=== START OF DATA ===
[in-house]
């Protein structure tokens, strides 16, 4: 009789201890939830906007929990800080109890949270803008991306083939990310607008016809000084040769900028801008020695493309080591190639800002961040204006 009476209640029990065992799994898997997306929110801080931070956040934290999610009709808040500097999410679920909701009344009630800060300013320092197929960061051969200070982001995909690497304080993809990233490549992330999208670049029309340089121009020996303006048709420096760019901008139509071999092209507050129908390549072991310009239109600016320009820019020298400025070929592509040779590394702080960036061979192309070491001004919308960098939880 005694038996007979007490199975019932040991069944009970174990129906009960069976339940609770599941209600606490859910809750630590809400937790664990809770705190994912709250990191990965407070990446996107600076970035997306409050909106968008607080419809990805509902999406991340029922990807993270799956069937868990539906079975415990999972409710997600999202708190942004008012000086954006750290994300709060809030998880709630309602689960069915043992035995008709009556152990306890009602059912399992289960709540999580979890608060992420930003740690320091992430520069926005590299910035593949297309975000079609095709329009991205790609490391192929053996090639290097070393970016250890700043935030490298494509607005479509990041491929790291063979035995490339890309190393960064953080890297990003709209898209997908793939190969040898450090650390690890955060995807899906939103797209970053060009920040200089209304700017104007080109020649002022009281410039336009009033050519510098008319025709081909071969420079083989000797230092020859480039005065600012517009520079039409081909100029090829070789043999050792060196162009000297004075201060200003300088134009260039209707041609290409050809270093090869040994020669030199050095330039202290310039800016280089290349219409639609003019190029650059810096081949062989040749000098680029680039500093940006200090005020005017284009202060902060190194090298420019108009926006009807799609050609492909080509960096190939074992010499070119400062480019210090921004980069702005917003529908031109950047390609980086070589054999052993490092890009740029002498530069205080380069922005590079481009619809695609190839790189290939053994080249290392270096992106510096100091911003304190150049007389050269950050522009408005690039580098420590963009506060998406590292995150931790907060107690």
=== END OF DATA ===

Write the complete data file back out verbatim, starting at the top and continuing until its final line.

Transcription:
[in-house]
């Protein structure tokens, strides 16, 4: 009789201890939830906007929990800080109890949270803008991306083939990310607008016809000084040769900028801008020695493309080591190639800002961040204006 009476209640029990065992799994898997997306929110801080931070956040934290999610009709808040500097999410679920909701009344009630800060300013320092197929960061051969200070982001995909690497304080993809990233490549992330999208670049029309340089121009020996303006048709420096760019901008139509071999092209507050129908390549072991310009239109600016320009820019020298400025070929592509040779590394702080960036061979192309070491001004919308960098939880 005694038996007979007490199975019932040991069944009970174990129906009960069976339940609770599941209600606490859910809750630590809400937790664990809770705190994912709250990191990965407070990446996107600076970035997306409050909106968008607080419809990805509902999406991340029922990807993270799956069937868990539906079975415990999972409710997600999202708190942004008012000086954006750290994300709060809030998880709630309602689960069915043992035995008709009556152990306890009602059912399992289960709540999580979890608060992420930003740690320091992430520069926005590299910035593949297309975000079609095709329009991205790609490391192929053996090639290097070393970016250890700043935030490298494509607005479509990041491929790291063979035995490339890309190393960064953080890297990003709209898209997908793939190969040898450090650390690890955060995807899906939103797209970053060009920040200089209304700017104007080109020649002022009281410039336009009033050519510098008319025709081909071969420079083989000797230092020859480039005065600012517009520079039409081909100029090829070789043999050792060196162009000297004075201060200003300088134009260039209707041609290409050809270093090869040994020669030199050095330039202290310039800016280089290349219409639609003019190029650059810096081949062989040749000098680029680039500093940006200090005020005017284009202060902060190194090298420019108009926006009807799609050609492909080509960096190939074992010499070119400062480019210090921004980069702005917003529908031109950047390609980086070589054999052993490092890009740029002498530069205080380069922005590079481009619809695609190839790189290939053994080249290392270096992106510096100091911003304190150049007389050269950050522009408005690039580098420590963009506060998406590292995150931790907060107690």